For Men with Prostate Cancer, Sex Still Matters

Canadians underestimate difficulty of coping with prostate cancer's impact on 
sex life 
TORONTO, Nov. 29, 2012 /CNW/ - Two recent Leger Marketing surveys probing 
Canadians' perceptions of the most difficult things to deal with if faced with 
a diagnosis of prostate cancer illustrate a significant gap in appreciating 
quality of life issues associated with the disease. 
For instance, according to the surveys, while Canadians in general (32%) and 
men who have had, or currently have, prostate cancer (37%) both rated worrying 
or losing hope as the hardest single thing to deal with, the two groups had 
a significantly different understanding of the importance of the impact of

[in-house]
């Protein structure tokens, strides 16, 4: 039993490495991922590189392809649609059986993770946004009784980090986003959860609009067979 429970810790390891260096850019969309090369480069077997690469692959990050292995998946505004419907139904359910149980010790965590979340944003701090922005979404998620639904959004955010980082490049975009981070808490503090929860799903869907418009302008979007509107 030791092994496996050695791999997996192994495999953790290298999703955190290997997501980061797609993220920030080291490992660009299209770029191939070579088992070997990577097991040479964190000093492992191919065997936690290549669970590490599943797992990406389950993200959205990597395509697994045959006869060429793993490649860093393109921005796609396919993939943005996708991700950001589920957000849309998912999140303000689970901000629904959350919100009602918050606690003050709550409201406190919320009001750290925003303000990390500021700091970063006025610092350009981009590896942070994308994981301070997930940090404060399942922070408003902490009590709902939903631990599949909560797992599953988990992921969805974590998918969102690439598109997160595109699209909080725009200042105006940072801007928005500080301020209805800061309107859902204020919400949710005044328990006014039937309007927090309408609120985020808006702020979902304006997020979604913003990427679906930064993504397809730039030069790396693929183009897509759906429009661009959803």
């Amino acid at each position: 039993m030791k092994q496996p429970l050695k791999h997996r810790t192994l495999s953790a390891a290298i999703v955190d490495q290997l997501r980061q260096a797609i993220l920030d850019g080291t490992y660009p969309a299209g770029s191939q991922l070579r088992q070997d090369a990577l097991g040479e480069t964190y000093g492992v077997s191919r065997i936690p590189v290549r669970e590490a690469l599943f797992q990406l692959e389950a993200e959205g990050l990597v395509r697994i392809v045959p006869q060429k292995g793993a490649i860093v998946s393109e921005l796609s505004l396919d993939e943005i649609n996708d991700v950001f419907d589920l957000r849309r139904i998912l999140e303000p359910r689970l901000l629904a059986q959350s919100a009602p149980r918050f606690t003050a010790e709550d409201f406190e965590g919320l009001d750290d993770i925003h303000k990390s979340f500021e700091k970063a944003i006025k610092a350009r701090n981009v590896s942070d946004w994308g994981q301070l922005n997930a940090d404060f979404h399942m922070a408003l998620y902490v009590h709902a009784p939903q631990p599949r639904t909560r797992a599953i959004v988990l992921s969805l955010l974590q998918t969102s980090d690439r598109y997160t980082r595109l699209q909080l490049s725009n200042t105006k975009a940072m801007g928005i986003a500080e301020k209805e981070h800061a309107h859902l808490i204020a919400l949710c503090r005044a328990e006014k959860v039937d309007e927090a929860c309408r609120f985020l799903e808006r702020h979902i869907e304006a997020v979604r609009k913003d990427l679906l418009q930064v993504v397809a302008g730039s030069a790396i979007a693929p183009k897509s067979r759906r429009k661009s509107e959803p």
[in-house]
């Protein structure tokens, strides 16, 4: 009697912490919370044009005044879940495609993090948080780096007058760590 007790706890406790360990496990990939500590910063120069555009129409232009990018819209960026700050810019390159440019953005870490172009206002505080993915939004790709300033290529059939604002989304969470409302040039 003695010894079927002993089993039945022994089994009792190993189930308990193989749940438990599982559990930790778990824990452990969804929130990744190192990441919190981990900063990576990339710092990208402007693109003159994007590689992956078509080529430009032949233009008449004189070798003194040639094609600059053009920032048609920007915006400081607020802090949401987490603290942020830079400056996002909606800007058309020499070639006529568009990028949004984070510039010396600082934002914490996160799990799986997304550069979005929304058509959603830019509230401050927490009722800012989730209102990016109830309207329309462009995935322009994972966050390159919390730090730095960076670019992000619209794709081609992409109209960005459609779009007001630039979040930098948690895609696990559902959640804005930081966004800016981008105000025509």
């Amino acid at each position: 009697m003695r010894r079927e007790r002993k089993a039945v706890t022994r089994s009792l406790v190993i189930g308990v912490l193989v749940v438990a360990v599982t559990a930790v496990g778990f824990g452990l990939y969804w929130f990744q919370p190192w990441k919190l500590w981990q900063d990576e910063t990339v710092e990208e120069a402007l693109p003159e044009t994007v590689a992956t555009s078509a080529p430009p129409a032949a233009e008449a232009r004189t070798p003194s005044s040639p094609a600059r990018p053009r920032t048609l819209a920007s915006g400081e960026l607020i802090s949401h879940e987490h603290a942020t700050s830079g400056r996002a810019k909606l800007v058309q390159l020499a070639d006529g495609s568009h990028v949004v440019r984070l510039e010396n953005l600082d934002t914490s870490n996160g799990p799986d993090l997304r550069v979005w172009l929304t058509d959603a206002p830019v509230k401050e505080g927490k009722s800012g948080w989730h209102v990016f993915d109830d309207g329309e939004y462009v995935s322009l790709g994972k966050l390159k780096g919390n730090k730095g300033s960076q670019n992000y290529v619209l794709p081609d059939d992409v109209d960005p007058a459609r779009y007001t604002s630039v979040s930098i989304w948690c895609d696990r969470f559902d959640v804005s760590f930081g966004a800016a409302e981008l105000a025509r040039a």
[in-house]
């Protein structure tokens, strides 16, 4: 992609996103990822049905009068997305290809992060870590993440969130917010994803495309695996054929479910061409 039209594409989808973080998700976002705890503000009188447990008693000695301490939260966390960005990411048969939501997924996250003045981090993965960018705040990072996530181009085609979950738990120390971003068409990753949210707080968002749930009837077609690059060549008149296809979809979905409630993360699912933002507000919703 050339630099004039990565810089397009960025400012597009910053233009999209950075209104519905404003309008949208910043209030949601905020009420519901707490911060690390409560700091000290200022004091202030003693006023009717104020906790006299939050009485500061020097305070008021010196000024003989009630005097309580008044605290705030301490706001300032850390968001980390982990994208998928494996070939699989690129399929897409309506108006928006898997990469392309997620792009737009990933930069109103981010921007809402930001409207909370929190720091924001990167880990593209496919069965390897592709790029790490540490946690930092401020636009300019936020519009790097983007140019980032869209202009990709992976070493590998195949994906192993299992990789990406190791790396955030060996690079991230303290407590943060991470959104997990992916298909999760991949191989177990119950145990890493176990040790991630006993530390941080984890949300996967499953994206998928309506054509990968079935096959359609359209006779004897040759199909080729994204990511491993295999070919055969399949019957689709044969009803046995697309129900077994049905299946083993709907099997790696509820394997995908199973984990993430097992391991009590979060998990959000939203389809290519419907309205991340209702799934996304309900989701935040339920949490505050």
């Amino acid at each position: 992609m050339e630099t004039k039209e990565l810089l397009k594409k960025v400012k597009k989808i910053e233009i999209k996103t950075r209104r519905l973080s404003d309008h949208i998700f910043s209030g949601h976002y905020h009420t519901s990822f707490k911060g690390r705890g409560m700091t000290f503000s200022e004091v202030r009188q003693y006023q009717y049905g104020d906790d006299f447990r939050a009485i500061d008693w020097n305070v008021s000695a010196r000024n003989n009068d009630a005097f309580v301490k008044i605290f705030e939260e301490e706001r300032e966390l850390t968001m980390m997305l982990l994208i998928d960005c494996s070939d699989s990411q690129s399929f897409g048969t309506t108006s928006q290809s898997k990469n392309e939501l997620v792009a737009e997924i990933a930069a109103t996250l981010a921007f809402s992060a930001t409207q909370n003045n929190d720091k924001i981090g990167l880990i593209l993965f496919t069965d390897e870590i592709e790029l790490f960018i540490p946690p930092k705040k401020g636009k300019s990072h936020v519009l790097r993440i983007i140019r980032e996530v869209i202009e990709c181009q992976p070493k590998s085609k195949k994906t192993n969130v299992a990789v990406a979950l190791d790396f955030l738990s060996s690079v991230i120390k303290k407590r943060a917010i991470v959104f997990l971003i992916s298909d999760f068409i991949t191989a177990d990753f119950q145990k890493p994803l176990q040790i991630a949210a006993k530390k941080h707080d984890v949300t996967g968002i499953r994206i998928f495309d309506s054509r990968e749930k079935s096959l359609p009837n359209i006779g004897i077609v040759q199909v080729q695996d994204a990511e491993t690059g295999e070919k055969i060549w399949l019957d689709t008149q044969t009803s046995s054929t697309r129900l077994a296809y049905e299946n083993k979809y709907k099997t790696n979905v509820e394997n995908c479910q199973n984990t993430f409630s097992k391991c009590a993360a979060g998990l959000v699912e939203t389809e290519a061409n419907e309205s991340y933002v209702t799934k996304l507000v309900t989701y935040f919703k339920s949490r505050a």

prostate cancer on a man's sex life. 
The surveys also suggest men who have or had prostate cancer rated their sex 
life as the second most difficult thing to deal with when facing a diagnosis 
of prostate cancer (23%) whereas Canadian men ranked sex life as sixth overall 
(4%). Of those affected by prostate cancer, men from Atlantic Canada (32%) and 
Ontario (28%) are more likely to worry about their sex lives after their 
prostate cancer diagnosis compared to those in Quebec (15%). 
"Prostate cancer can affect men on a number of levels," says Dr. Jean-Baptiste 
Lattouf, MD, FRCS (C) uro-oncologist, laparoscopist, assistant professor at 
the Surgery Department of the Hospital Center of the University of Montreal 
(CHUM). "The disease can most definitely impact a man's sexual relationship 
with his partner, but I also think the issue of hope is an important one. It 
challenges us to better understand how we can help men, whether it's through 
better information, new or improved treatments, or stronger support, during 
their cancer journey."